More than a year after winning a hotly contested bid to establish an emergency radio network throughout the state of New York, M/A-COM officials yesterday received word to proceed with the project.

Believed to be the largest land mobile radio (LMR) deal in the U.S., New York state contracted to pay M/A-COM $2.005 billion over 20 years from funds collected through the state’s wireless-communications service surcharge. M/A-COM will be responsible for building, operating and maintaining the statewide wireless network (SWN) that is expected to enhance coverage, functionality and interoperability for public-safety communications.

The announcement is a major coup for M/A-COM, which was selected as the prime contractor for the project in April 2004. New York state spokesman Rob Roddy said the fact that it has taken 17 months for the state to give M/A-COM orders to proceed should not be interpreted as a negative reflection on the vendor.

“No, not at all,” Roddy said. “The size of the contract and the importance of the public-safety radio network dictated that everyone wanted to take their time with it.”

John Vaughan, vice president and general manager of M/A-COM’s wireless systems business, said company officials would have preferred receiving the go-ahead orders earlier but were “comfortable” with the review process.

“We certainly knew from the beginning that it was going to be a very thorough process,” Vaughan said. “It’s actually a good feeling to know that we got the win when there was such thorough due diligence done on our bid.”

M/A-COM was selected as the prime contractor after being judged to have the “most technically and financially superior plan,” according to a state press release. Multiple news reports indicated that M/A-COM’s bid was less than half the cost of the proposal made by industry giant Motorola.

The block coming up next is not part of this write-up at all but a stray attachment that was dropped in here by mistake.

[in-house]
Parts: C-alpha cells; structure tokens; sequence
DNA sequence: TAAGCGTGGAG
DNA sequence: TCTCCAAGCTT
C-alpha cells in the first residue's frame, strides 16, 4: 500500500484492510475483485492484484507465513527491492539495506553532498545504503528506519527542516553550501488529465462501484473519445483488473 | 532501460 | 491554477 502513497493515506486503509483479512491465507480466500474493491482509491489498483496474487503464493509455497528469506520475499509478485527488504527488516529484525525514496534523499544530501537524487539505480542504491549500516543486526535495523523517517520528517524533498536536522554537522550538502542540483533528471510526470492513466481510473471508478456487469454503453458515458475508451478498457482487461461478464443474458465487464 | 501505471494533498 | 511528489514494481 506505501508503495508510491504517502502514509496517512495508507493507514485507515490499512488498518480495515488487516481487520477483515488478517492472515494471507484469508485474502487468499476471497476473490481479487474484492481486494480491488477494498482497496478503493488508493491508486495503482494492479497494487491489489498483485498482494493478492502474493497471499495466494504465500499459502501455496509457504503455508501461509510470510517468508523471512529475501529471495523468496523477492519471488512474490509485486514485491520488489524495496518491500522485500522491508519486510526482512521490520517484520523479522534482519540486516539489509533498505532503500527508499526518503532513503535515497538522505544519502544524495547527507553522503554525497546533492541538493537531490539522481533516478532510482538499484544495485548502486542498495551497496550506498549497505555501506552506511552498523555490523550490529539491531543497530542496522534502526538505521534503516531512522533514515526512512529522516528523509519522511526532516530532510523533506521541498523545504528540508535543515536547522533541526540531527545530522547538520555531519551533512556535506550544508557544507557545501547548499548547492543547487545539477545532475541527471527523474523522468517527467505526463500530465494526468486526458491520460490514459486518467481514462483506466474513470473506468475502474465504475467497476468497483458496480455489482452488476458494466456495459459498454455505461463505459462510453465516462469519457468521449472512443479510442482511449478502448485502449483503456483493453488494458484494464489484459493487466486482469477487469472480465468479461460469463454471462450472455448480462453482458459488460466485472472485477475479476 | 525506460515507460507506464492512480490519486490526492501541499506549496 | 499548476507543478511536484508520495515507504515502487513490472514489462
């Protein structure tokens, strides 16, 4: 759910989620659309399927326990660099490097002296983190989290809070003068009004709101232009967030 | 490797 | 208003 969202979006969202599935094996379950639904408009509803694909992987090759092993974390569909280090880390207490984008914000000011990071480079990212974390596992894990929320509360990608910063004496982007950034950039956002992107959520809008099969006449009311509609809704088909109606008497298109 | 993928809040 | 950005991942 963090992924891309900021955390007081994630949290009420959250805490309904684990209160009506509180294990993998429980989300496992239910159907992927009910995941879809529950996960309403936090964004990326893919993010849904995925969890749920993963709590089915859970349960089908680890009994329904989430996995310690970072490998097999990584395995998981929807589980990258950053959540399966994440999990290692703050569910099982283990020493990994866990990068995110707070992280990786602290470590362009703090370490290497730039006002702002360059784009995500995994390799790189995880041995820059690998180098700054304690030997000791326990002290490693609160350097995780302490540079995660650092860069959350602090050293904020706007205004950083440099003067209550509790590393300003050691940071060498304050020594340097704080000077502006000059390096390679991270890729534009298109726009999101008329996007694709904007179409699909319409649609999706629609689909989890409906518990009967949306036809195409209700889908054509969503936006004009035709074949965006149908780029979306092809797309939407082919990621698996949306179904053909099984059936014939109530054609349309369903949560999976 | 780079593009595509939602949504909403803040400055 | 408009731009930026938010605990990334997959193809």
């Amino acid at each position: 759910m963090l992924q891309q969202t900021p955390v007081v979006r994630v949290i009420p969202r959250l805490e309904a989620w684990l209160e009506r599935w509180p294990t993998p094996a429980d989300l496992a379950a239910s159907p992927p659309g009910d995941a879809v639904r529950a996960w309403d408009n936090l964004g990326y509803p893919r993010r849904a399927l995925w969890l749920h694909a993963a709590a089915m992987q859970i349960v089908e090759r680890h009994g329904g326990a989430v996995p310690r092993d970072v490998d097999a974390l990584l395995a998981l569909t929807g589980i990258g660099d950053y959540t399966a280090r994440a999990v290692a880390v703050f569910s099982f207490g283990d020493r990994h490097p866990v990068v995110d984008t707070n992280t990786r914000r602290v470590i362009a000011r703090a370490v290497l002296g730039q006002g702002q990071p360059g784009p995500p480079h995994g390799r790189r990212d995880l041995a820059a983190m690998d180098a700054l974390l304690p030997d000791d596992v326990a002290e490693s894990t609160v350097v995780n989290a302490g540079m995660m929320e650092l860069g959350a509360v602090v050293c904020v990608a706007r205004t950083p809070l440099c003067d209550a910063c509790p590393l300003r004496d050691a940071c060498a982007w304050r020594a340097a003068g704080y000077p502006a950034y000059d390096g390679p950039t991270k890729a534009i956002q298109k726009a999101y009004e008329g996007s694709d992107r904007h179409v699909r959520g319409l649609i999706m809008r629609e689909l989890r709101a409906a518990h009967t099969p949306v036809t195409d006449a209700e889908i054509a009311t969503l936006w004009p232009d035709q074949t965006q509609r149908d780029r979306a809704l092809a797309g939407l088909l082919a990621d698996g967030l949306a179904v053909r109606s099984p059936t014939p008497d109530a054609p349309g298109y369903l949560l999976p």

The fundamental difference was that Motorola effectively proposed building an entirely new network while the M/A-COM bid called for the state to leverage a great deal of infrastructure from existing radio networks linked by an IP backbone, Vaughan said. The SWN will include new P25 VHF radios and new OpenSky systems operating at 700 MHz and 800 MHz. It also will support interconnections with legacy systems in the state.

“It’s one network, but it’s more than one air interface, more than one frequency and more than one technology,” Vaughan said. “Those protocols are not tied together at the air-interface level but at the network level.”

The first phase of the deployment will include Erie and Chautauqua counties, according to the state press release. This initial deployment will serve as a test-bed to determine the performance, compatibility and interoperability of the various existing radio systems.

If M/A-COM’s initial phase meets the state’s performance criteria, the vendor will be allowed to expand the network in phases throughout the state, Vaughan said. The state will not pay M/A-COM for any phase until it passes the performance-testing standard.

Vaughan said this contract language is “pretty unique” but acknowledged that he understands the state’s logic.

“What they’re saying is, ‘We not going to pay for any piece until it’s done and has been tested,’” Vaughan said. “They’re buying the whole pizza, but they’re paying for it one piece at a time.”

The first significant radio upgrade for most of New York state in 30 years, SWN is scheduled for completion in 2010.